Ancient

Your awesome Tagline

40,916 notes

ritterlied:

joachimmurat:

archdrude:

The Amazing Connections Between the Inca and Egyptian Cultures 

"The ancient Egyptians (in Africa) and the ancient pre-Incas/Incas (in South America) evolved on opposite sides of the globe and were never in contact.

Yet, both cultures mysteriously possessed the same strikingly identical body of ancient art, architecture, symbolism, mythology and religion.

The Victorian era scholars, faced with this enigma, concluded that both cultures must have been children of the same Golden Age parent civilization, “Atlantis.”

Today, Egyptian/Inca parallels are not only being ignored by American and Western scholars, they’re being suppressed.

Many baffling and unsolved similarities link the ancient Egyptians and the ancient pre-Incas/Incas ― even though both cultures evolved on opposite sides of the planet, separated by oceans” Read More

Peru and Egypt are quite a long way away from each other…even though it seems like the only way they ever could’ve met it seems a huge bother to sail all the way across the Atlantic, around the southern tip of South America, and all the way back up to the top just to say hi to another civilization. Or vice versa.
Then again, the Egyptians and Incas did bother to built huge stone buildings in really tough places to build huge stone things, so maybe they were more determined than we thought.

Maybe they had instant messenger and didn’t tell anyone about it or it’s another one of those really weird coincidences. Either that or aliens.

It’s nothing but pseudoscience and conspiracy theories. Lots of cultures developed a lot of different things independently from one another (there’s an anthropological term for this but I can’t remember it off-hand) . It’s because humans aren’t so different from one another and *gasp* the laws of physics are the same everywhere you go. Pyramids and other similar structures are simple and practical designs. It’s the same reason you find that the development of stone tools happened independently at different times by different cultures all over the world.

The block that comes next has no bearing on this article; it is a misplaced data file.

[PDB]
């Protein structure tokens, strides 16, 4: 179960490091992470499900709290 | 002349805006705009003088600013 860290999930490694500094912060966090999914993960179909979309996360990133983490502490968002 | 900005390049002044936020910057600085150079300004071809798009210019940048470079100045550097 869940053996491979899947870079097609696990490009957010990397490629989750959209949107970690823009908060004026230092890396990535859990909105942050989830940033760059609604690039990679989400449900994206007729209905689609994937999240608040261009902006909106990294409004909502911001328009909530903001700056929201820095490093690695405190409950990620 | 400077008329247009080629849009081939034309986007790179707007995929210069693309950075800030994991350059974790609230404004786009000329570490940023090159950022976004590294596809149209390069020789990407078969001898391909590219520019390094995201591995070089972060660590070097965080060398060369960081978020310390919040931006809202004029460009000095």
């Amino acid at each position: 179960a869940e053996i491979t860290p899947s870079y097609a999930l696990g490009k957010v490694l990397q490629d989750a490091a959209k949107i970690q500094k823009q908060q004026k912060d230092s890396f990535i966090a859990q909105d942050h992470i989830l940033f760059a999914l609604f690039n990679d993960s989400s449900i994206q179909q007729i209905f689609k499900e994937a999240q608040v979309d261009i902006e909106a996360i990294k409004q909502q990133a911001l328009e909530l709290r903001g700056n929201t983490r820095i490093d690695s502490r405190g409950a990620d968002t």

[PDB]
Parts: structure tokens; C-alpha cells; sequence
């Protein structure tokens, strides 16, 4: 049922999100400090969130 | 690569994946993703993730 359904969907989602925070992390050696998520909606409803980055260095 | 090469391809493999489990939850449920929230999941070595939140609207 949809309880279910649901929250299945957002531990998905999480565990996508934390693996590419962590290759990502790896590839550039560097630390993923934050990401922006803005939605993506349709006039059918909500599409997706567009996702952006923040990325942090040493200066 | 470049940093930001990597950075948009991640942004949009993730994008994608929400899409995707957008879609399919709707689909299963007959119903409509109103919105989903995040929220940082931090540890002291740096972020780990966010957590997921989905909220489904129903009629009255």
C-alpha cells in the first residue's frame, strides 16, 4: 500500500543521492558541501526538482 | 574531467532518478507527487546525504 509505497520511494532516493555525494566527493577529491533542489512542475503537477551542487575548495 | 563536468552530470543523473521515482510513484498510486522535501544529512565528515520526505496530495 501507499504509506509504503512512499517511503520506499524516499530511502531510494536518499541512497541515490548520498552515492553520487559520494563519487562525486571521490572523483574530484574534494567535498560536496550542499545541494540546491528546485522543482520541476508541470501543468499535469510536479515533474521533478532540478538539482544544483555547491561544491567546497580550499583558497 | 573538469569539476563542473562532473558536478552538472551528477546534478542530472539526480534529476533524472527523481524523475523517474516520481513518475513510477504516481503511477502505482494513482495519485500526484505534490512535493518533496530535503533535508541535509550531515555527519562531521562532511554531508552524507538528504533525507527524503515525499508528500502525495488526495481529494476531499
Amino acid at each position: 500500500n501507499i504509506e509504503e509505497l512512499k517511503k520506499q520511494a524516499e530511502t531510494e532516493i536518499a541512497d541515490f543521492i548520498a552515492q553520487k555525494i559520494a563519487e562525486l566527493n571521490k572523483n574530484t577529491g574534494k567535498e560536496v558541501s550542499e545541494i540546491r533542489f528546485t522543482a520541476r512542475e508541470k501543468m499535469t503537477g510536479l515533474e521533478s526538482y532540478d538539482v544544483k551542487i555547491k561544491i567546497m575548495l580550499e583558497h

Also, triremes and other ancient boats were incapable of making long distance sea voyages so contact between the Egyptians and Incans/Pre-Incans would have been impossible. They had a hard enough time in the Mediterranean (sailors would hug coastlines because it was safer), let alone making a long-distance journey in open waters. Even still, these cultures were developing at different times and if the Egyptians showed the Pre-Incan/Incan cultures how to build pyramids, the former would have been building smooth sided ones (being the culmination of centuries of Egyptian pyramid construction). There’s also the fact that Pre-Incans (Moche and Chimú cultures) were developing thousands of years after the pyramids were built. At that time Egypt was under Roman occupation and in later centuries after the Arab conquest was the Fatimid Caliphate (after the Black Death and when the Incan civilization fell to the Spanish was when the Ottomans took over).

Honestly when I see these kinds of posts all I can of is how folks whip this shit up and all it does is discredit cultures of their ingenuity and distribute incorrect history.

78 notes

mortisia:

Hatshepsut